Europe v. Facebook, an Austrian student organization that keeps tabs on Facebook's privacy transgressions, recently discovered that Facebook's latest timeline redesign allowed friends of friends to see the total number of Events a user has attended, even if that person's privacy settings were set to only allow friends to see such events.
This screw-up allowed for unintended sharing of sensitive information, such as political beliefs and sexual orientation, the group said in a release.
From the release:
"Users were able to look through often times thousands of past events users were invited to, including demonstrations or gay parties."
Facebook's timeline changes allowed unintended displays of information to friends of friends. Facebook’s View as function displayed such information as public, displaying it in batches of event activity under a heading called Events.
Facebook thankfully plugged the hole within hours of the group informing the company about the problem.
The problematic section, Events, disappeared from affected users' profiles, after which the group could no longer access the data in question, Europe v. Facebook said.
When Facebook announced the redesign on March 13, the company said it be would rolled out over a few weeks.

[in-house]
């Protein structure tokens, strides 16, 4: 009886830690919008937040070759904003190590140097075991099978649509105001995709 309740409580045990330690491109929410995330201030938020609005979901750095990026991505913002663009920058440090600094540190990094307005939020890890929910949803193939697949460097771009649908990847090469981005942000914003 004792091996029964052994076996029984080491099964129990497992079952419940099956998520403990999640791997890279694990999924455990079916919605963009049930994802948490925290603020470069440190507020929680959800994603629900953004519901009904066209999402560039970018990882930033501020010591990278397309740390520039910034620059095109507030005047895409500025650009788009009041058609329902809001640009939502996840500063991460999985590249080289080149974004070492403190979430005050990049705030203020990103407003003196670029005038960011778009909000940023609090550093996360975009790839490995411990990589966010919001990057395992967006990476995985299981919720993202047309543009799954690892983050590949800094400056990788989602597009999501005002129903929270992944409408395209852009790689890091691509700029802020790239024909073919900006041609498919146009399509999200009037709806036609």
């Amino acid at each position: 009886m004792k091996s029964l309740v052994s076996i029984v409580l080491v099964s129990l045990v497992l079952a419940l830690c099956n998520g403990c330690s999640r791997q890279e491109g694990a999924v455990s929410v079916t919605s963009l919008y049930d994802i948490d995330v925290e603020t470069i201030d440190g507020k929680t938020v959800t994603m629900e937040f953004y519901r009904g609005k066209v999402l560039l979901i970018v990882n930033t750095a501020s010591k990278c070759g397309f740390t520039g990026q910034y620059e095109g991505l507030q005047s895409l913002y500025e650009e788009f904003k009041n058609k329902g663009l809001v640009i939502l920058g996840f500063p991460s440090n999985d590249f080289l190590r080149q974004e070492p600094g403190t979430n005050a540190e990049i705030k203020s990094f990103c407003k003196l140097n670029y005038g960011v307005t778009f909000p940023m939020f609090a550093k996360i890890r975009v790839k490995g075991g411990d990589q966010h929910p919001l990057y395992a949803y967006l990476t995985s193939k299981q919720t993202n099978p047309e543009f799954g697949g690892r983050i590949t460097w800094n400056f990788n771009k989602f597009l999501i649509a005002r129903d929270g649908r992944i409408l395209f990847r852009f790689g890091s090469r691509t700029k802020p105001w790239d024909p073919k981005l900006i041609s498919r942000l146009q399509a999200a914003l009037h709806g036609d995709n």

Many users, not having been upgraded yet, were oblivious to the privacy hole, Europe v. Facebook said.
This is the latest of a string of challenges the group has put to Facebook over what it deems privacy violations in Europe.
The group has filed a total of 22 complaints with the Irish Data Protection Authority against Facebook’s European subsidiary in Ireland.
Those complaints were built on the work of meticulous document requester and researcher Max Schrems, who in 2011 extracted a pile of 1,200 pages that comprised his then-current personal-data Facebook dossier.
In fact, Schrems, the organizer of Europe v. Facebook, has been awarded the 2013 International Privacy Champion Award by the Electronic Privacy Information Center (EPIC) for his work, which has "inspired more than 40,000 users around the world to make similar access requests, helping to ensure greater transparency of internet companies".
As reported by IDG News Service's Jeremy Kirk, Facebook committed to changing how it retains data and altered some privacy controls following a critical audit by the regulator released in December 2011.
Unsatisfied, Europe v. Facebook has continued to keep the Irish Data Protection Commissioner's feet to the fire.
This recent privacy hole is just the latest result of the group's praise-worthy efforts.
The group is to be applauded for its vigilance. That vigilance is pricey, so if you care about privacy and want to support their efforts, you might want to consider contributing to their work at https://www.crowd4privacy.org/.
If you're on Facebook and want to keep informed about privacy issues, scams and internet attacks, join the Naked Security page, where over 211,000 people regularly share information on threats and discuss the latest security news.